Unpublished Dispositionherman Puryear, Plaintiff-appellant, v. Louis W. Sullivan, M.d., Secretary of Health and Services,defendant-appellee, 902 F.2d 34 (6th Cir. 1990)Annotate this Case
May 9, 1990
Before MERRITT, Chief Circuit Judge; BOYCE F. MARTIN, Jr., and RALPH B. GUY, Circuit Judges.
The plaintiff, Herman Puryear, was awarded social security disability benefits, including $44,280 in accrued benefits, after a five and one-half year odyssey through administrative proceedings and the federal courts. Puryear was represented throughout by counsel who ultimately prevailed before this court. Pursuant to a 25% contingent fee contract, counsel, Richard Skutt, requested attorney fees in the amount of $11,070. Time records showing 82.55 hours of work were submitted with the fee request.
The district judge referred the fee request to a magistrate who recommended a fee of only $4,987 be authorized. Included in the magistrate's calculus was a $75 per hour maximum for administrative matters and a $100 per hour maximum for court-related proceedings. Objections were filed with the district judge who adopted the magistrate's recommendation, with only very slight modifications. Counsel appealed, but before the appeal could be heard, we issued our opinion in Rodriquez v. Bowen, 865 F.2d 739 (6th Cir. 1989) (en banc). In Rodriquez, we specifically addressed the proper treatment of fee awards involving contingent fee contracts, with our primary intent being to bring uniformity to the resolution of a recurrent problem and hopefully to bring an end to the varying ad hoc approaches used by the district courts. Because it appeared that the treatment afforded the fee request in the district court was not consistent with our holding in Rodriquez, the Secretary moved to remand, and the motion was granted by order entered June 14, 1989.
Upon remand, the district court, without further hearings or briefing, entered a new order reaching the same result and awarding fees in the amount of $4,985. This appeal followed.
It is clear from this case and other recent fee appeals that we did not provide the guidance or clarity we had hoped to furnish in Rodriquez. In an attempt to provide further clarification, we have issued two later opinions of which the trial judge and the parties were not aware at the time this matter was decided and subsequently appealed and briefed. See Royzer v. Secretary of Health & Human Services, No. 89-1631, --- F.2d ---- (6th Cir. Apr. 16, 1990); McGuire v. Bowen, No. 89-1669, --- F.2d ---- (6th Cir. Apr. 16, 1990).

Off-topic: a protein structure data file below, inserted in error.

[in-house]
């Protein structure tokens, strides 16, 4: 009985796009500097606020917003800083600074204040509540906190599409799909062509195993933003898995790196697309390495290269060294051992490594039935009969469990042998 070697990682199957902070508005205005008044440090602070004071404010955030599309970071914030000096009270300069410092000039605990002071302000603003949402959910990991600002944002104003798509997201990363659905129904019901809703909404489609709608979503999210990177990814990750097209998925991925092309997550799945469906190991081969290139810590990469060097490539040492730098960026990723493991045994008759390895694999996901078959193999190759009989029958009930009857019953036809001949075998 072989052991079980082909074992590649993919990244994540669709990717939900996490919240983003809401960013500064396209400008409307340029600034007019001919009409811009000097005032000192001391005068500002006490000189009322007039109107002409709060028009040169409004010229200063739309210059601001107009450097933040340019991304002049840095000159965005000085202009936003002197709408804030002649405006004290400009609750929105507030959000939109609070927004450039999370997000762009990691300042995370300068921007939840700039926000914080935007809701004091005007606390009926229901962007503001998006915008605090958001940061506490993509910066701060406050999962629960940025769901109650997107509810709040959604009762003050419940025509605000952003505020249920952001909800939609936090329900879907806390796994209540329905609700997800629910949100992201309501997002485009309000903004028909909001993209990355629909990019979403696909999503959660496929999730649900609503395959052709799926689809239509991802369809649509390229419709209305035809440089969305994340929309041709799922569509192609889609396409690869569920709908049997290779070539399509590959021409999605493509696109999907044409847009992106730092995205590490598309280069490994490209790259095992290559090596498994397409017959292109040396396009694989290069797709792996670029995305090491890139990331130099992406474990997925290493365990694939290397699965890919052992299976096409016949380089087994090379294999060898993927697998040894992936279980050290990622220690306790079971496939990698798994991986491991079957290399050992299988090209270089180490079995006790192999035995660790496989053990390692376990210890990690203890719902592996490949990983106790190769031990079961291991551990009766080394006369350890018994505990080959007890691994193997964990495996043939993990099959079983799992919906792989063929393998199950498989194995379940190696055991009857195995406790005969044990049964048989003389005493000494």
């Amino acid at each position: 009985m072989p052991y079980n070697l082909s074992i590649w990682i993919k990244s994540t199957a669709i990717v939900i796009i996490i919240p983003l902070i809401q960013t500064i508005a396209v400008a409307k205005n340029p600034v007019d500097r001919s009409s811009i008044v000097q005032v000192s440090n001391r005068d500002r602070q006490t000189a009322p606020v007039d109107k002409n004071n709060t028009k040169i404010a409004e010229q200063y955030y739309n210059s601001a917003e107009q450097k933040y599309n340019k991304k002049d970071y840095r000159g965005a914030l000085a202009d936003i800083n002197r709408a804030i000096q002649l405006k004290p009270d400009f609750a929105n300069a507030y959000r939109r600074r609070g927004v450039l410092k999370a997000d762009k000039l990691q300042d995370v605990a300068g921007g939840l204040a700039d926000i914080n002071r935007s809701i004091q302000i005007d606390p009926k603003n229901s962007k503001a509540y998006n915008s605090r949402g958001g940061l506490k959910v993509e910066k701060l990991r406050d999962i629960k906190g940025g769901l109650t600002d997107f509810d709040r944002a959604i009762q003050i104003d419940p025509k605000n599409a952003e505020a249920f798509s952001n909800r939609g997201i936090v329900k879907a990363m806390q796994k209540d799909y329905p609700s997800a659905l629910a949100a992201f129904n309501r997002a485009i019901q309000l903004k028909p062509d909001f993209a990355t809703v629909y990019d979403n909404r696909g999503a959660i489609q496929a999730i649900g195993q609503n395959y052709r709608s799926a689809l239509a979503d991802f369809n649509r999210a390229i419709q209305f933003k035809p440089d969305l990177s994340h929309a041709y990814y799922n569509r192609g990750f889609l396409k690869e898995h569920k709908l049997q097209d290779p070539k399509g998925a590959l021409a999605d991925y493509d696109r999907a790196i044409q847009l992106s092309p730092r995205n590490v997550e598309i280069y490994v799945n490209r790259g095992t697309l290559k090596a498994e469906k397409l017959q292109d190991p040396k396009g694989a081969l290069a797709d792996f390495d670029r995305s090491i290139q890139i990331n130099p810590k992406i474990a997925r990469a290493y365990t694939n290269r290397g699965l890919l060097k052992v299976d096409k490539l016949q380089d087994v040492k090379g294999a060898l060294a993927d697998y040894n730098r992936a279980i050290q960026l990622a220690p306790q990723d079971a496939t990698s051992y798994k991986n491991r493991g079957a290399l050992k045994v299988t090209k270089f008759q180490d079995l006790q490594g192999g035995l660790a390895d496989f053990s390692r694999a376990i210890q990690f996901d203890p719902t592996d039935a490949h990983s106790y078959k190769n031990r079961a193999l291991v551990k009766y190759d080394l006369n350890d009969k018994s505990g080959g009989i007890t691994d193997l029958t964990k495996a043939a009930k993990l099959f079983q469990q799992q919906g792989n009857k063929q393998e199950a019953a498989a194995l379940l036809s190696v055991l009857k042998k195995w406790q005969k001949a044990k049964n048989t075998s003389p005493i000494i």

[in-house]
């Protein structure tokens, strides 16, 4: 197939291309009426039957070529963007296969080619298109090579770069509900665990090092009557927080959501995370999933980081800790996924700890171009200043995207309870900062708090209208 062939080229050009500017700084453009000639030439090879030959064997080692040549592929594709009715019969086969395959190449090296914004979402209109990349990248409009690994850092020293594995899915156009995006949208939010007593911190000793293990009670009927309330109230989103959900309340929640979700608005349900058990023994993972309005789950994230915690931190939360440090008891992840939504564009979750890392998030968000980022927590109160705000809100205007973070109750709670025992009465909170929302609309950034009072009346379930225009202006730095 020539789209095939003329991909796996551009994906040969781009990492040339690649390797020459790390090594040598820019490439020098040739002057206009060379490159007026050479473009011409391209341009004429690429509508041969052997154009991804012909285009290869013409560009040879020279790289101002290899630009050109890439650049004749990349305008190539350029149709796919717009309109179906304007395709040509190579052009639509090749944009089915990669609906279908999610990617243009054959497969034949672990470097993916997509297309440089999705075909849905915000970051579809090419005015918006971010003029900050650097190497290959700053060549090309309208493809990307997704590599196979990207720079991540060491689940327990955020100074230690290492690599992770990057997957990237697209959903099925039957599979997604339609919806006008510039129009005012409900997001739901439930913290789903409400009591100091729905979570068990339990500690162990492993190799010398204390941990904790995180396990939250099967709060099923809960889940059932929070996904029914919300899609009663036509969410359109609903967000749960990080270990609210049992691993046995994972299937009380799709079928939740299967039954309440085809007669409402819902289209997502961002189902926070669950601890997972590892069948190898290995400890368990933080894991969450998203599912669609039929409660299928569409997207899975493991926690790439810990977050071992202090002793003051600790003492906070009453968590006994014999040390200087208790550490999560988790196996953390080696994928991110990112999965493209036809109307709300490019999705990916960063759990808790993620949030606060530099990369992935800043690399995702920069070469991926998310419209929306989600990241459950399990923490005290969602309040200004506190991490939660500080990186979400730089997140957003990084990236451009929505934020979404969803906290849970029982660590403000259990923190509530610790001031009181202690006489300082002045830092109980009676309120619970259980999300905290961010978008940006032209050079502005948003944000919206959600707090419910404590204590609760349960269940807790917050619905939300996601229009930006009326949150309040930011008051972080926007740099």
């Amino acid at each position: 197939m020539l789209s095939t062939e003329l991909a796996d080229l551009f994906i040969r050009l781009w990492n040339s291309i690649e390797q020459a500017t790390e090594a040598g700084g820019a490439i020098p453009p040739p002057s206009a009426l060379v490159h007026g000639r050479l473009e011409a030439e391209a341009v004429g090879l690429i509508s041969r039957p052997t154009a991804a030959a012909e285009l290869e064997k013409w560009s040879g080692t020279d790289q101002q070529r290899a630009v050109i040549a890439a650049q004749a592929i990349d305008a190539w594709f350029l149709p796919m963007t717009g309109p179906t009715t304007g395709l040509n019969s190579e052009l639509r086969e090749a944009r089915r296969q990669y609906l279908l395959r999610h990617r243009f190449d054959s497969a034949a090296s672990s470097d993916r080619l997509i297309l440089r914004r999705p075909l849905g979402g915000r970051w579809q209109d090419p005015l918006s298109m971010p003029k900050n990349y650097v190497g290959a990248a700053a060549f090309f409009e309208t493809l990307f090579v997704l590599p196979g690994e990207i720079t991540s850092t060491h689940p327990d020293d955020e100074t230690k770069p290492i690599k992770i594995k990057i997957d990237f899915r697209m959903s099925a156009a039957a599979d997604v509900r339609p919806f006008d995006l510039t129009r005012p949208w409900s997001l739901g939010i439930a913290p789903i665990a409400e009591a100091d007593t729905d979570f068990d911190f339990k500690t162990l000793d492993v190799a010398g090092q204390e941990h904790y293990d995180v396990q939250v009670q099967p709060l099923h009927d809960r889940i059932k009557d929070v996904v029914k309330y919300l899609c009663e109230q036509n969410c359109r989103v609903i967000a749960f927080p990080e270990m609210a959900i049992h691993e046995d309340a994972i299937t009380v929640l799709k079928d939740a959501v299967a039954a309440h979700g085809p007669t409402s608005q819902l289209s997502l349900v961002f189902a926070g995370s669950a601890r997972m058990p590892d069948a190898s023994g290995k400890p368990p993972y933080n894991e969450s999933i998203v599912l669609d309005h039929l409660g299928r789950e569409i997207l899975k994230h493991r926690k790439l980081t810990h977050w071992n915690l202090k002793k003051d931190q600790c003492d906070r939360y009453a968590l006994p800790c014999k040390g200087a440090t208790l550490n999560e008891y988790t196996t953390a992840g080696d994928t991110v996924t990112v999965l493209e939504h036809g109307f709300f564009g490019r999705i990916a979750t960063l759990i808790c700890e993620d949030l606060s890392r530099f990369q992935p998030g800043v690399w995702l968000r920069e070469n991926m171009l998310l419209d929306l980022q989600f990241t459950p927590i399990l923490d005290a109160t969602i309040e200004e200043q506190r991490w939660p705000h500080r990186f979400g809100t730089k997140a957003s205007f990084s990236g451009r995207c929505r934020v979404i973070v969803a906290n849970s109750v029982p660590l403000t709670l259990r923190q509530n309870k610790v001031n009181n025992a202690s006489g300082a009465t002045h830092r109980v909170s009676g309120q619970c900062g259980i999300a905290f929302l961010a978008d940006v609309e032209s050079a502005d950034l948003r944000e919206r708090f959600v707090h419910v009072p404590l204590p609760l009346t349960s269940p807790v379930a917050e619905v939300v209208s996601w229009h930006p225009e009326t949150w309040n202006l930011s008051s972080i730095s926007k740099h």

Without attempting to reiterate in detail the holdings of Royzer and McGuire, suffice it to say that we have rejected the transmogrification of contingent fee contracts into hourly rate agreements and have disapproved of arbitrary hourly rate ceilings in situations in which no hourly rate was bargained for by the parties. The corollary of this holding is that the disallowance of hours charged, with the concomitant increase in the computed hourly rate, will not, in and of itself, mean that the requested fee is inappropriate.
The obvious feature that generates a large attorney fee request is a large award to a claimant. Generally, large awards are primarily a product of the passage of time and the increasing amount of accrued benefits to be paid. Although in some cases the passage of time may not result in any additional work on the part of claimant's counsel, such is not the case here. Counsel here has gone through two administrative hearings, two appeals to the district court, and one appeal to this court before securing benefits for the claimant. He is now before this court for the second time on the fee issue. There is no suggestion that counsel, by his actions, has in any way contributed to the five and one-half years these proceedings have taken. During this period of time, he has received no fees or reimbursements and, for most of the time involved, he had no assurance that he would ever collect any fee.
In Rodriquez, we stated:
Deductions generally should fall into two categories: 1) those occasioned by improper conduct or ineffectiveness of counsel; and 2) situations in which counsel would otherwise enjoy a windfall because of either an inordinately large benefit award or from minimal effort expended.
865 F.2d at 746 (emphasis added).
It was not the intent in Rodriquez automatically to equate "large benefit awards" and "windfalls," although certainly cases exist and will continue to appear in which a large award may indeed be a windfall. Nothing in Rodriquez or its progeny was ever intended to eliminate the discretion on the part of district judges in reviewing fee requests. We view the proceedings here, however, to be an abuse of discretion.
We also note again that the Secretary blows hot and cold on this issue and is as often part of the problem as the solution. In this case, for example, the Secretary recognized the district judge's initial review of this fee request was not consistent with our holding in Rodriquez and very responsibly moved to remand. However, when the district court, in effect, just reinstated its first order, the Secretary now vigorously defends on appeal.
Although more often than not we remand fee cases when an award is to be modified, here we are already on the second appeal. Our review indicates that the fee request is consistent with our holdings in Rodriquez and Royzer, and we REVERSE and REMAND for entry of the fee requested by counsel.